Clearly, mental health is a serious issue among seniors. Unfortunately, many of them do not get the help they need, often because they don’t know how to ask for it or because their family doesn’t recognize that something is wrong.
If you have a parent or elderly loved one whom you suspect is suffering from a mental health disorder, keep reading. Listed below are some tips that will help you boost their mood and improve their quality of life.
Know the Signs of Poor Mental Health
Before you can help an elderly parent or loved one improve their mental health, you first need to understand the signs that they are struggling. Listed below are some of the most common signs of poor mental health in senior citizens:
- Changes in dress or appearance
- Neglecting personal hygiene
- Having difficulty maintaining their home or yard
- Frequent feelings of confusion or difficulty concentrating
- Changes in weight or appetite
- Feelings of guilt or helplessness
- Memory loss
- Sudden, inexplicable physical issues like aches, constipation, or incontinence
- Social withdrawal
- Sudden, inexplicable fatigue
- Sudden increases in spending or difficulty handling finances
Improving Seniors’ Mental Health
If you’ve noticed any of these symptoms in your parent or loved one, it’s important to encourage them to seek professional help. In addition to working with a therapist or psychiatrist, these tips can help boost their mood and improve their outlook.
1. Encourage Physical Activity
Physical exercise boosts the production of endorphins, feel-good chemicals that improve mood and ward off feelings of depression.
Seniors may think that they don’t need to exercise, but physical activity is essential for people of all ages. Good forms of exercise for seniors include walking, resistance training, dancing, and swimming.
2. Encourage Socialization with Other Seniors
Spending time with other seniors is a great way for the elderly to maintain their mental health and foster a sense of connection. This is especially important for seniors who have been widowed.
Look to the local senior center for classes and activities meant to keep seniors engaged. Some senior centers even offer transportation services so that everyone can be involved, even if they’re no longer able to drive.
If your parent or loved one is hesitant to branch out because of physical limitations, look into options for persons with limited mobility such as wheelchairs, walkers, or portable toilets to help with incontinence. These can help them feel more comfortable and included.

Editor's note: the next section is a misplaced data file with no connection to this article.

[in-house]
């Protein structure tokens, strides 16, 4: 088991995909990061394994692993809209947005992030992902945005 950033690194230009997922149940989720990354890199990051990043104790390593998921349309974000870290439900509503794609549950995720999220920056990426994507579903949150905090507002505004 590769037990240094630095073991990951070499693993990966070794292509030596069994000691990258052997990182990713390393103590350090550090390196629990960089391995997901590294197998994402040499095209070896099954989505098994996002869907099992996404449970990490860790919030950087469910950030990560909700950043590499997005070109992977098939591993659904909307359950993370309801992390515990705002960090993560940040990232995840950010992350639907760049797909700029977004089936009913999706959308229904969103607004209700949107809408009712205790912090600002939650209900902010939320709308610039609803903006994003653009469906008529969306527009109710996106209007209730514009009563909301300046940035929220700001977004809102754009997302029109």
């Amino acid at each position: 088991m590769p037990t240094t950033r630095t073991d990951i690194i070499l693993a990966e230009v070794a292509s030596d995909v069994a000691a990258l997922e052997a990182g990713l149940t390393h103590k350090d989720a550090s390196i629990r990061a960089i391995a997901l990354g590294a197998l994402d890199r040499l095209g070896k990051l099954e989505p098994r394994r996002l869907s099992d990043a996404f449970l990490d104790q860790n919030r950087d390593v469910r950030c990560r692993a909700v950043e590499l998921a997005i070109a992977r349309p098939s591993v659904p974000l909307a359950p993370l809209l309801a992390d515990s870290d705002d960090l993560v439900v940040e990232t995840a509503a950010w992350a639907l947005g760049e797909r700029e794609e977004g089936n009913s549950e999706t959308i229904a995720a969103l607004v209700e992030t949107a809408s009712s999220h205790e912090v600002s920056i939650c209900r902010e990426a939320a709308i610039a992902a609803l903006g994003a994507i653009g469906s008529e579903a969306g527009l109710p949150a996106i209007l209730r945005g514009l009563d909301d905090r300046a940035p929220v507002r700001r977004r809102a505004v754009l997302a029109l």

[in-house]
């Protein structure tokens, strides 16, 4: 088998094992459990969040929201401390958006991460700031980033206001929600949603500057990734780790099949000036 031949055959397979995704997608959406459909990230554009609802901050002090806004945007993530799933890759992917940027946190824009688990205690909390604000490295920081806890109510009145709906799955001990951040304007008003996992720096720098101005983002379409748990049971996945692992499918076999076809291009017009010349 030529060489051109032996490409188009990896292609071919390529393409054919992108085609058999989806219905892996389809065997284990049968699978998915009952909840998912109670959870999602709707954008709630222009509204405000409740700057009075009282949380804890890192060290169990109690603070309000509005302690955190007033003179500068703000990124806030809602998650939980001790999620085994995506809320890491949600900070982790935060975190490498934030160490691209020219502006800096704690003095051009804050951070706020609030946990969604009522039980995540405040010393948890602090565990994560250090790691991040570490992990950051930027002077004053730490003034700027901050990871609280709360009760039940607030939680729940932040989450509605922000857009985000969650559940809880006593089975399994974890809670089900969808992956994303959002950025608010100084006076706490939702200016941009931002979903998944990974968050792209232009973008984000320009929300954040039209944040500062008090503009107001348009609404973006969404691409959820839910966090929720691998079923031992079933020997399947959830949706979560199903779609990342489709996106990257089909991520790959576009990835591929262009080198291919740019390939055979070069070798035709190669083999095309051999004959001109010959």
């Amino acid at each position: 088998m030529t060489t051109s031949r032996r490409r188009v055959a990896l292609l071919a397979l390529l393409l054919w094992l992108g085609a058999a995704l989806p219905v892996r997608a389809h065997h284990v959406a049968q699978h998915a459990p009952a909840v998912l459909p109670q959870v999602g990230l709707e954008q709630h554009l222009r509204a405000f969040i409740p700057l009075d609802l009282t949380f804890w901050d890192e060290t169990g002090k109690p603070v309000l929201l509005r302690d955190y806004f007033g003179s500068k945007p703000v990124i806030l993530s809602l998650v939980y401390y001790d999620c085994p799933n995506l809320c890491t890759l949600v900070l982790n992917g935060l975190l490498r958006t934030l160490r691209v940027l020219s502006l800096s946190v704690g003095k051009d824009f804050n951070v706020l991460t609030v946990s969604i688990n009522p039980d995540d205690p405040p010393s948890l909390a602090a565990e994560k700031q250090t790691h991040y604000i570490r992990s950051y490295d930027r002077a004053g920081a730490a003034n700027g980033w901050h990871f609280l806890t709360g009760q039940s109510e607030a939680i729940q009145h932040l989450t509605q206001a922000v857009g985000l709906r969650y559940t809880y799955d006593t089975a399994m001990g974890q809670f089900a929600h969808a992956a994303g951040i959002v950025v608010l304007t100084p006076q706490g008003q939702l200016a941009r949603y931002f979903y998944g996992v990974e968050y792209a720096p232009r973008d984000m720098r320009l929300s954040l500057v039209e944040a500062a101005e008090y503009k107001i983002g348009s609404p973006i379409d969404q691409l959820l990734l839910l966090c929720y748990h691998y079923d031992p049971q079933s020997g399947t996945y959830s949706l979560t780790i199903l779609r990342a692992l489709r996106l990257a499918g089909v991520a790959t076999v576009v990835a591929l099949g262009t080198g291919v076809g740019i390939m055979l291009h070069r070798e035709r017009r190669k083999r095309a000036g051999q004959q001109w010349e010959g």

3. Establish Regular Family Gatherings
It’s also important for seniors to feel connected to their family members, especially their grandchildren and great-grandchildren. Look for ways to make sure family members are dropping by regularly to visit and check up on your parent or loved one.
Even if they can only stay for a short time, these visits may make a world of difference to a senior who is feeling depressed or anxious.
4. Teach Them to Use Technology
Seniors can also benefit from using social media websites like Facebook and Instagram to stay in touch. Skype and Facetime are beneficial, too, for helping them stay connected to family and friends who live far away.
If your parent or loved one is going to be using Facebook or another social media site, be sure to talk to them about internet safety and make sure they know not to “friend” people they don’t actually know.
5. Get Them a Pet
If your parent is up to the challenge of caring for a dog or cat (meaning they can feed, clean up after, and walk them on their own), buying them a pet could significantly improve their mental health. Just make sure they actually are interested in owning an animal before you pull the trigger and buy one.
6. Encourage Them to Play Games
Crossword puzzles, jigsaw puzzles, and Sudoku are great activities that keep the brain healthy and stimulated. Encourage your parent or loved one to try these activities on a regular basis. They may help them feel accomplished and challenged in a positive way.
7. Promote Volunteer Work
After they’ve retired, many seniors feel depressed or anxious. Volunteering can help fill a void and remind seniors that they can still do a lot to help others and make a difference.